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Getting Around Europe – Trains, Trains, Trains & a Bus!
My wonderful trip to Europe is coming to a close, but it has been a wonderful time. We saw the magnificence of Stockholm, took in the history of Copenhagen, got to know a little of Northern Germany and rode some coasters along the way. It was very special.
This is my 6th trip to Europe in as many years and thus I have seen a lot of the “bucket list sites”. For this trip I wanted to get a taste of Scandinavia, but I also wanted to visit some world class amusement parks and spend a couple of days in a number of cities. Thus instead of flying, we took the train nearly everywhere once we arrived in Stockholm.
From Stockholm, we took Blå Tåget or the Blue Train to Gothenburg. On their website it says up to two children up to 16 are free with a paying adult. Apparently that information is out of date, however the conductor let me off with a warning. The seats on this train were assigned, but the train wasn’t full so my son was able to easily grab a seat next to me even without a ticket.
After enjoying Gothenburg it was time to head to Copenhagen. This ticket was purchased through the Swedish Railways and involved a one-way ticket from Gothenburg to Malmo and then another one-way from Malmo to Copenhagen. The trip from Sweden to Denmark is spectacular as you cross a seemingly never ending bridge.
There is a direct train from Gothenburg to Copenhagen, however it costs 700 SEK (~$83), whereas our ticket with the brief change in Malmo only cost 316 SEK (~$37). 10 minutes to save over 50% is definitely worth it in my opinion. While we didn’t explore ourselves, this split option also gives you the added benefit of seeing Malmo if you wish before continuing on.
Our next stop after Copenhagen was Hamburg. There is a faster direct train, however we sacrificed an hour to save 50% once again. Unfortunately taking the train meant going around the long way, but this 5 hour ride (49 Euro) would be our longest of the trip. Thankfully the beautiful Park Hyatt Hamburg was waiting for us once we arrived in Germany.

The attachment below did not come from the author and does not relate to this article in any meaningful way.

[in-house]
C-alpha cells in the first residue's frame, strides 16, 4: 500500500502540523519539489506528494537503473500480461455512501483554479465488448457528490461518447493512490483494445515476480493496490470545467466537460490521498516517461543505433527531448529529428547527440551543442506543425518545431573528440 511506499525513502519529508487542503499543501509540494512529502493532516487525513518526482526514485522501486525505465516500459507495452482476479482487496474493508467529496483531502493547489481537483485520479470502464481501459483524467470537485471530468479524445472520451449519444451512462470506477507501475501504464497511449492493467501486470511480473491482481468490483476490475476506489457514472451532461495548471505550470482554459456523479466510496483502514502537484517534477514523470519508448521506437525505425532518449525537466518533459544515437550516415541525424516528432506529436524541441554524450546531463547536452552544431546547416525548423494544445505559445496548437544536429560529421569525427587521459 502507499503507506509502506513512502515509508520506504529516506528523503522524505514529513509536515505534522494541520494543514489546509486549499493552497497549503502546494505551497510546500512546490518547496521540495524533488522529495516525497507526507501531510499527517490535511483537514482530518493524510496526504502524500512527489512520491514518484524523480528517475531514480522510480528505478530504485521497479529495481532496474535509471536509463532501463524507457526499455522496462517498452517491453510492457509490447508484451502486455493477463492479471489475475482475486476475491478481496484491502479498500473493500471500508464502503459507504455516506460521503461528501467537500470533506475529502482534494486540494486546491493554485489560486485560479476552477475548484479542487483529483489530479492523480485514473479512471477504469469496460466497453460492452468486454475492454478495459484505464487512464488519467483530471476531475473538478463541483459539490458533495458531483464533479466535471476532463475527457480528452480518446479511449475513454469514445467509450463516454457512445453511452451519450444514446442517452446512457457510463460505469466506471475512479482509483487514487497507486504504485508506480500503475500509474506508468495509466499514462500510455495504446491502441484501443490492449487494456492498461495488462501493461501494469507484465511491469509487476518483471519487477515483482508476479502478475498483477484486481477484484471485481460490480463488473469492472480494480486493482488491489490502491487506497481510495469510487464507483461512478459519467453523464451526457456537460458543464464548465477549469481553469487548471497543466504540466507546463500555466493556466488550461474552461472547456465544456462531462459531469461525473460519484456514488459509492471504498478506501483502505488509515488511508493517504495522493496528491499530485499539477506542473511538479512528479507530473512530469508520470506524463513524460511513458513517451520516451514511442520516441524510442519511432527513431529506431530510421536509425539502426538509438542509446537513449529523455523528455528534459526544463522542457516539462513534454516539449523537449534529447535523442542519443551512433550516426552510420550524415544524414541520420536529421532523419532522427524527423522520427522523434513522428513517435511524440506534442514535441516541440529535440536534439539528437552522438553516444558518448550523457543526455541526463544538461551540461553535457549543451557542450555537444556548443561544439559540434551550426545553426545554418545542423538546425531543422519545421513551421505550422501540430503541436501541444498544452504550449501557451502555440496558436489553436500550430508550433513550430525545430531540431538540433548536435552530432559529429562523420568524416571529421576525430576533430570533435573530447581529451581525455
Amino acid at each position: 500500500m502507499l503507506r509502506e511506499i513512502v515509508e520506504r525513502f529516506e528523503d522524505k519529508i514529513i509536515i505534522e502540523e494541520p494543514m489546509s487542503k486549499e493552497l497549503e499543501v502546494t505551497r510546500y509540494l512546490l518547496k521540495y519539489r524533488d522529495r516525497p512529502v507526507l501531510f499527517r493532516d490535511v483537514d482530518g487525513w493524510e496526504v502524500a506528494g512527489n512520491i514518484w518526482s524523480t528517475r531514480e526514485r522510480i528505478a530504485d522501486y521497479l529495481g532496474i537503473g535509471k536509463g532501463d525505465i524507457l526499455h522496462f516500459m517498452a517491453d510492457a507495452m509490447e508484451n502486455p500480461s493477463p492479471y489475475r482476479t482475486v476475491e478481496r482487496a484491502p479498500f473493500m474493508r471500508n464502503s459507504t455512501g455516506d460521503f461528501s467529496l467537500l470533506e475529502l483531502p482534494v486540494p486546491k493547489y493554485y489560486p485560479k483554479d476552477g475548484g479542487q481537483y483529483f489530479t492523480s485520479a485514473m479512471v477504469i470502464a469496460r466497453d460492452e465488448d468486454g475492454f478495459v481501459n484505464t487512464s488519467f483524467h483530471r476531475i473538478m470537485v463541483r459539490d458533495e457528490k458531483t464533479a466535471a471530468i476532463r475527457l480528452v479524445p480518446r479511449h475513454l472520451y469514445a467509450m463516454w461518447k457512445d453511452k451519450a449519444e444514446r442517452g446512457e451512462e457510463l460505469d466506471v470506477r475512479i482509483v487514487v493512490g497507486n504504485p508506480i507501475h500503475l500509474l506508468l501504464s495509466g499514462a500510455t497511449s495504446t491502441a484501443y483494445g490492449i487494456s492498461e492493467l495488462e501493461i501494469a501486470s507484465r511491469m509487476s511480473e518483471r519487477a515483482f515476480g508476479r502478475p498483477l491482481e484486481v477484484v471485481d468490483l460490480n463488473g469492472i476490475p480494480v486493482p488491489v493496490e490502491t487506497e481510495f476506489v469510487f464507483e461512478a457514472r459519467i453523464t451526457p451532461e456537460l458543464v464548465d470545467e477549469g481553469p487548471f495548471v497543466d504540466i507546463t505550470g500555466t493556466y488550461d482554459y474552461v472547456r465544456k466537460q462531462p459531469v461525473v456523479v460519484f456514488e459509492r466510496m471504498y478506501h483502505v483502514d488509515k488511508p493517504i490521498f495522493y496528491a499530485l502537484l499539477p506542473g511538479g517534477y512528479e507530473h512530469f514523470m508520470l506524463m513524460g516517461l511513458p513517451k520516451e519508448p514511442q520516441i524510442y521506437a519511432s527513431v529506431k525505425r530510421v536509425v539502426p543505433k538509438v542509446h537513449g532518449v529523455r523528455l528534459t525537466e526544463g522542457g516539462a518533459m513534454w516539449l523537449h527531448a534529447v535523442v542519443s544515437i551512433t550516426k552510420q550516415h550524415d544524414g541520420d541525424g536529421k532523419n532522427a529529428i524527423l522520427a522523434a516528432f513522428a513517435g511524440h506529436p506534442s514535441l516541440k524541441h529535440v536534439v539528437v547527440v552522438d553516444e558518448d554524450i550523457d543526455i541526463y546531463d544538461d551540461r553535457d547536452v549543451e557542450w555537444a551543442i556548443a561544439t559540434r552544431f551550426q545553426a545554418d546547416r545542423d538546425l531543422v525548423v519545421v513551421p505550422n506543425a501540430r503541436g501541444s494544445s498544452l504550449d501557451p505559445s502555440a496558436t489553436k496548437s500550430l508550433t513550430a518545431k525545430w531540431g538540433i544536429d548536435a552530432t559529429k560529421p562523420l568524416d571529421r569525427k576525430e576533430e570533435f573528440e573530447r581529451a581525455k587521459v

Finally, I made a last minute decision to go from Hamburg to Berlin. Unfortunately the 2 1/2 hour train cost 79 Euros, so I braved the bus after I was able to score a ticket for 11 Euros online. The bus took about an hour longer and wasn’t as comfortable, however it was decent enough. Of course, I had the Grand Hyatt Berlin to look forward to, so no complaints here.
All in, for all of the aformentioned travel, it cost less than $200 combined for my son and I. Still not cheap, but less than paying miles for flights and even less than if we purchased flights outright. The convenience of arriving at a train station in the middle of the city is something that cannot be understated either. Quite simply, taking a train is more comfortable and often more convenient than flying.
With the cities we visited and the distances we covered, it would have taken just as long to fly as it did to take the train. Instead of dealing with airport security and cramped quarters, we had spacious trains and beautiful scenery to keep us company. Oh and the free WiFi. Who could forget the free WiFi.
I do also want to make a point about fares and money. In many countries, children travel for free or at a reduced rate until the age of 16. In others like Germany, they travel for free until 14 and there are family tickets available. Despite not needing any trickery on this trip, I have never seen them ask for id to verify the age of a child. In other words, families can often travel for MUCH cheaper by rail than by air in Europe.
So what does this say about me? Well I guess it says I am cheap, frugal and love a good deal. I also LOOOOOOVE trains. Perhaps it even says I am someone who likes to travel a lot. No revelations there. For this trip our goals were met 100% and we were able to achieve them cheaply, conveniently and with the added benefit of beautiful landscapes and free internet. Plus, there is still something incredibly satisfying about traveling by train in Europe.
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